Breakthrough: Emerging New Thinking

Electronic Version Explanatory Note

The Beyond War Foundation held the American copyright to this book and allowed its successor, The Foundation for Global Community (FGC), to post an electronic version on its web site with a waiver of the normal copyright restrictions for non-profit educational purposes. As of this writing (September 2005), the FGC is also in the process of closing and their site no longer contains the book. I have therefore placed a mirror image of that portion of the FGC web site here and the same restrictions to non-profit educational use apply.

It is fitting that the ideas contained in Breakthrough have migrated to a Stanford web site since they have their roots here in the philosophy of one of Stanford's most popular faculty members of the past. Prof. Harry Rathbun (1894-1987) taught business law but had much wider interests that profoundly influenced many Stanford students from the 1930's until his retirment in 1959. The following excerpts from a July 4, 2004 Washington Post article about then Supreme Court Justice Sandra Day O'Connor says it better than anything I might write:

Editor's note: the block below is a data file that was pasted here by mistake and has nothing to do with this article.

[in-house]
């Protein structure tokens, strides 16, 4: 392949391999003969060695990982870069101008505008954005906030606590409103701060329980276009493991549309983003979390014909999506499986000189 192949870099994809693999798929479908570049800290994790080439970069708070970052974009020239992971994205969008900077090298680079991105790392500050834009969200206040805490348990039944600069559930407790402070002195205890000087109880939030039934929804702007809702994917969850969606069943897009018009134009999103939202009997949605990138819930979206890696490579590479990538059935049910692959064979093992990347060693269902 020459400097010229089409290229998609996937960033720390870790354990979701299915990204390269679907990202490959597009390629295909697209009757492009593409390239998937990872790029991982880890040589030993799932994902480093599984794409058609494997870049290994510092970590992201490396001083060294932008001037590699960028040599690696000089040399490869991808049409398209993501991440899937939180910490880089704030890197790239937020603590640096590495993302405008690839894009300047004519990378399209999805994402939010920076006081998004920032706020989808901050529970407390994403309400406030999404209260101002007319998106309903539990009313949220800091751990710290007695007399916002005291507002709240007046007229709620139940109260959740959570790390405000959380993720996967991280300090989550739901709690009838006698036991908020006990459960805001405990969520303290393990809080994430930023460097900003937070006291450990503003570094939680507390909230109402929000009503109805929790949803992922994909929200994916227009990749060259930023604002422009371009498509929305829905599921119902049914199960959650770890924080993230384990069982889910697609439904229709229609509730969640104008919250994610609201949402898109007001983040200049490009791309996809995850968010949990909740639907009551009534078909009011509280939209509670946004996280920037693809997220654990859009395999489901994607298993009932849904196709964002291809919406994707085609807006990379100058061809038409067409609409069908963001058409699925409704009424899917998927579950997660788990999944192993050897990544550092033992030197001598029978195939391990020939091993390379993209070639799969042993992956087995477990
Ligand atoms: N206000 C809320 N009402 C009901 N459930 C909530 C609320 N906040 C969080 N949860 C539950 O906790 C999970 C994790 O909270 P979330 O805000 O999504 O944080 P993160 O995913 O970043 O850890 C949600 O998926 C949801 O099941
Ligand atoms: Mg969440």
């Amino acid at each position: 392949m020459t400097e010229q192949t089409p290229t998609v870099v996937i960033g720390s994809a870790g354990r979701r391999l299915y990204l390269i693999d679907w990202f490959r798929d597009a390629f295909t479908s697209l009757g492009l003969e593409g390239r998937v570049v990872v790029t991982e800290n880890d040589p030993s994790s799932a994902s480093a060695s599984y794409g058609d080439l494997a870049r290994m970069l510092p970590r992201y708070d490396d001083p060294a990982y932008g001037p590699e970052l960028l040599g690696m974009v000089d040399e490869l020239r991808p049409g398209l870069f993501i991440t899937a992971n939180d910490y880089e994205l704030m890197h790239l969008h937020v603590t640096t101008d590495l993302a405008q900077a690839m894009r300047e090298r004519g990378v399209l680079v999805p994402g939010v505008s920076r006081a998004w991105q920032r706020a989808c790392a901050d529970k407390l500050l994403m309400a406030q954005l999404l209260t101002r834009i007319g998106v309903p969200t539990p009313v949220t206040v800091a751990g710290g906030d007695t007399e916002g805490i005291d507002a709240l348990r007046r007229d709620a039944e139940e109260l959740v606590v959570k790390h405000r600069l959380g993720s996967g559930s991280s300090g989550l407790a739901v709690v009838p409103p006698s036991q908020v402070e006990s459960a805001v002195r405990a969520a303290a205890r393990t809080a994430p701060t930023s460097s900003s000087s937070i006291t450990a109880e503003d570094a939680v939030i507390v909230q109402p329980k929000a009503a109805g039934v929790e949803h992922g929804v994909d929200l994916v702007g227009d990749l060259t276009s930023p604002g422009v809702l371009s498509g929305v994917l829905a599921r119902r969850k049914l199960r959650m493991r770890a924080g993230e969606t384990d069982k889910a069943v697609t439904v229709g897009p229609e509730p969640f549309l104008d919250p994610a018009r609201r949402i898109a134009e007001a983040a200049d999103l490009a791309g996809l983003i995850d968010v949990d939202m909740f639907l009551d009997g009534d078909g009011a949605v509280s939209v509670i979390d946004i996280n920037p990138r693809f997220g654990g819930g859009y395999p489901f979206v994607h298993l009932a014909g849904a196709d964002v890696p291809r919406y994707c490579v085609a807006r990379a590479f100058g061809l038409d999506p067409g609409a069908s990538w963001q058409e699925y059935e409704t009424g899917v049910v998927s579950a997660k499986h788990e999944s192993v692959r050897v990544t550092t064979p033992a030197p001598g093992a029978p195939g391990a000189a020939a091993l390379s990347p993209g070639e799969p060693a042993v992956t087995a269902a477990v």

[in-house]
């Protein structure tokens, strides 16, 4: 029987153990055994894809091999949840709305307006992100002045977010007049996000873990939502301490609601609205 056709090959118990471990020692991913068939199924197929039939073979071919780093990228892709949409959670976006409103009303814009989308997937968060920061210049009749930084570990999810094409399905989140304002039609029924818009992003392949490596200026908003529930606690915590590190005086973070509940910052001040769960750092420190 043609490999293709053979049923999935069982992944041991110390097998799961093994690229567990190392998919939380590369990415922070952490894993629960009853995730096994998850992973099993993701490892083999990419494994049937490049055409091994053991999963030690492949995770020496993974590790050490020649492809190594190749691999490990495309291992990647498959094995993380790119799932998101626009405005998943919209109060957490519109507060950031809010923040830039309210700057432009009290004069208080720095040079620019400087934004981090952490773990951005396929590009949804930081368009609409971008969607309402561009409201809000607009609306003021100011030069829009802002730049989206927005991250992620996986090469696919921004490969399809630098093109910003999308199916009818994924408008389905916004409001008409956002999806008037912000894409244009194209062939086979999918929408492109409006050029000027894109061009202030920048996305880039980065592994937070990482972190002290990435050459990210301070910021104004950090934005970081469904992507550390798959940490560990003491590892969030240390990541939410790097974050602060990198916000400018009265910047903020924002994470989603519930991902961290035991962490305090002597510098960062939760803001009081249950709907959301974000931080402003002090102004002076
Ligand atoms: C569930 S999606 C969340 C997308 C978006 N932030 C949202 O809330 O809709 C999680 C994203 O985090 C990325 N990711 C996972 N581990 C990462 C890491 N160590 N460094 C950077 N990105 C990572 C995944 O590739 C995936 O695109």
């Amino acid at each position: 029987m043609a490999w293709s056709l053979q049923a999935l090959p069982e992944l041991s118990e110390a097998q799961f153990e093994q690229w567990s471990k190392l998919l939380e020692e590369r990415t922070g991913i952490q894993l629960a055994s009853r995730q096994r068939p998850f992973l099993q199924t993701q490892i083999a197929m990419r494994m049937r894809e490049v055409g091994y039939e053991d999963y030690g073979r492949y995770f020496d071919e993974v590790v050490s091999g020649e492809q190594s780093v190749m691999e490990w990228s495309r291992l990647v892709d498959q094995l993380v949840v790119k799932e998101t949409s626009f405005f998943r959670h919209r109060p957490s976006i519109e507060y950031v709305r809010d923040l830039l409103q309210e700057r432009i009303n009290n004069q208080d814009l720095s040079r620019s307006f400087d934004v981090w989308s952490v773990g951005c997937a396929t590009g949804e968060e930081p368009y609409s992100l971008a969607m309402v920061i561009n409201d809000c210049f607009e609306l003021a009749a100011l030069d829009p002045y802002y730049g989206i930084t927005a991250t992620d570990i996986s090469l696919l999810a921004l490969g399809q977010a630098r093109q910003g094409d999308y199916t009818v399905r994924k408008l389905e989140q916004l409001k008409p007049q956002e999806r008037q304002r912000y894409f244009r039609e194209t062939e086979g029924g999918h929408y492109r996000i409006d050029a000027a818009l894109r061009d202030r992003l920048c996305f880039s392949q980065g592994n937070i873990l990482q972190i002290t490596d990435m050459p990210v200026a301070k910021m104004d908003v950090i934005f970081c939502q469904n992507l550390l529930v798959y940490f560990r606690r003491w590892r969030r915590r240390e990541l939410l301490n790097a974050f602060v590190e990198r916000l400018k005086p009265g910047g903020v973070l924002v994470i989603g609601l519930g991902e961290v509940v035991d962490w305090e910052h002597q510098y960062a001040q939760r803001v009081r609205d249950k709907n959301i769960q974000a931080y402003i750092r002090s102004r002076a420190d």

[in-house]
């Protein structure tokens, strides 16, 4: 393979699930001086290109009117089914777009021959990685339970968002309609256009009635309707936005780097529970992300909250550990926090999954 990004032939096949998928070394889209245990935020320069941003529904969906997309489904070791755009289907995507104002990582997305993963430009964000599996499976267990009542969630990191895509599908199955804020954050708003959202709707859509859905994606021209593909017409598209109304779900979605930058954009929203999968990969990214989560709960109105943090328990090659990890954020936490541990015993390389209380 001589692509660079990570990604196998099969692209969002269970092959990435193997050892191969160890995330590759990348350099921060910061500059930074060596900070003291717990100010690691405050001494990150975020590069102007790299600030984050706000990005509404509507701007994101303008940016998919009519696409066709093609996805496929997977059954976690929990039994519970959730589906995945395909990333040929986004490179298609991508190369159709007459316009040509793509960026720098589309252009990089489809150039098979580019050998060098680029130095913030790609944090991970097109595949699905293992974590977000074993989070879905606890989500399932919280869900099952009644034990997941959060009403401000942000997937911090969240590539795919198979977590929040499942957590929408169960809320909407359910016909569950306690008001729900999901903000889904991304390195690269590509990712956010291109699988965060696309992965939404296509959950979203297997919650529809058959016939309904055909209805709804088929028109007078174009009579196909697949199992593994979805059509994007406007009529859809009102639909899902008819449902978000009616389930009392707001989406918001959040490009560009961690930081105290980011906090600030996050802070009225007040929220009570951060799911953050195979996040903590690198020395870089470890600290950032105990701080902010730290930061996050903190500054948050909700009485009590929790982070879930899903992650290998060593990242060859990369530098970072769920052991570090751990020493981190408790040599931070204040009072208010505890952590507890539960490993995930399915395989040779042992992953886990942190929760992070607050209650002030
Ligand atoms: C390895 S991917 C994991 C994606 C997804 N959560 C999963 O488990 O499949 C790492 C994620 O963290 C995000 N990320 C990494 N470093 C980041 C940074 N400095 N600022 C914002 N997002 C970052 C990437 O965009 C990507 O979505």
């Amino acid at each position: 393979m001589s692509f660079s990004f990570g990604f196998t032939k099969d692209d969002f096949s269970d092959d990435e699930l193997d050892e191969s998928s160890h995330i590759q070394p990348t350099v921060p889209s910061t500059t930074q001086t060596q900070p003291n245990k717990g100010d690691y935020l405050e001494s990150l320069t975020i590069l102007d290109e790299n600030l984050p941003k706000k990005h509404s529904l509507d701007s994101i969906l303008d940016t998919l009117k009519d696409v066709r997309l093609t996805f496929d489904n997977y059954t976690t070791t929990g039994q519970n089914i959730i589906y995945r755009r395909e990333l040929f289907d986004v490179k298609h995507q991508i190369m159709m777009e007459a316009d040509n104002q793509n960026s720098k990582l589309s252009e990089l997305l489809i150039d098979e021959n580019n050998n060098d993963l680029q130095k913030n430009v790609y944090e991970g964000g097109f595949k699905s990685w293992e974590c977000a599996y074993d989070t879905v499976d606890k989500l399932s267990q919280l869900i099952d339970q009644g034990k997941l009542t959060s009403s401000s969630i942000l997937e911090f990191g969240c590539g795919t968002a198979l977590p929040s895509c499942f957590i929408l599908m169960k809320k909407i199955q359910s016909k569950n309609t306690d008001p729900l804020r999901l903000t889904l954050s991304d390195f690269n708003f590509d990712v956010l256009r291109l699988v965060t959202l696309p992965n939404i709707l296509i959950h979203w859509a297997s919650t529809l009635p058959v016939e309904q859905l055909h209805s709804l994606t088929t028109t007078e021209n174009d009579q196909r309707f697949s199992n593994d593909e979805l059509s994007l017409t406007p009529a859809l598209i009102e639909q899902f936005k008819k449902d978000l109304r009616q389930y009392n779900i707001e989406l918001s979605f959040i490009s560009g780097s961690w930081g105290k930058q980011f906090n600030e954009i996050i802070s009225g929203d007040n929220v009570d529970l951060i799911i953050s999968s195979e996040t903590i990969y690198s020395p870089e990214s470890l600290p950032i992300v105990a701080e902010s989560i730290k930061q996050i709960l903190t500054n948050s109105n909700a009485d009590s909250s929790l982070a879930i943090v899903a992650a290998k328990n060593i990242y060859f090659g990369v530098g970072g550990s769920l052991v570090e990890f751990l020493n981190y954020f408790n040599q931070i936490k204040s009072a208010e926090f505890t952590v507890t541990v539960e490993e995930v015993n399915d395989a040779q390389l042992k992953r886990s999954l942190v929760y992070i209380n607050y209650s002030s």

It was at Stanford that O'Connor met the key intellectual and spiritual influence of her young life: an eclectic law professor named Harry J. Rathbun. ... "He was just terrific," O'Connor told me last year. "And [he] was the first person ever to speak in my presence of how an individual could make a difference, even in our huge world. How a single caring person can effectively help determine the course of events. I had not heard that before, really, and he put it forward in such a persuasive way that I think most of us came to believe it might be true, and to take seriously the notion that we could make a difference."

While my contact with Prof. Rathbun occurred after I was on the faculty here and after he had retired, I fervently second Justice O'Connor's sentiments and dedicate this site to his memory and vision, and hope that it might provide a continuation of his life's work.

With that preamble, you may now proceed to browse the on-line version of the book (click on "Book Contents" under the cover icon) or download the entire book as a 2.6 MB PDF.


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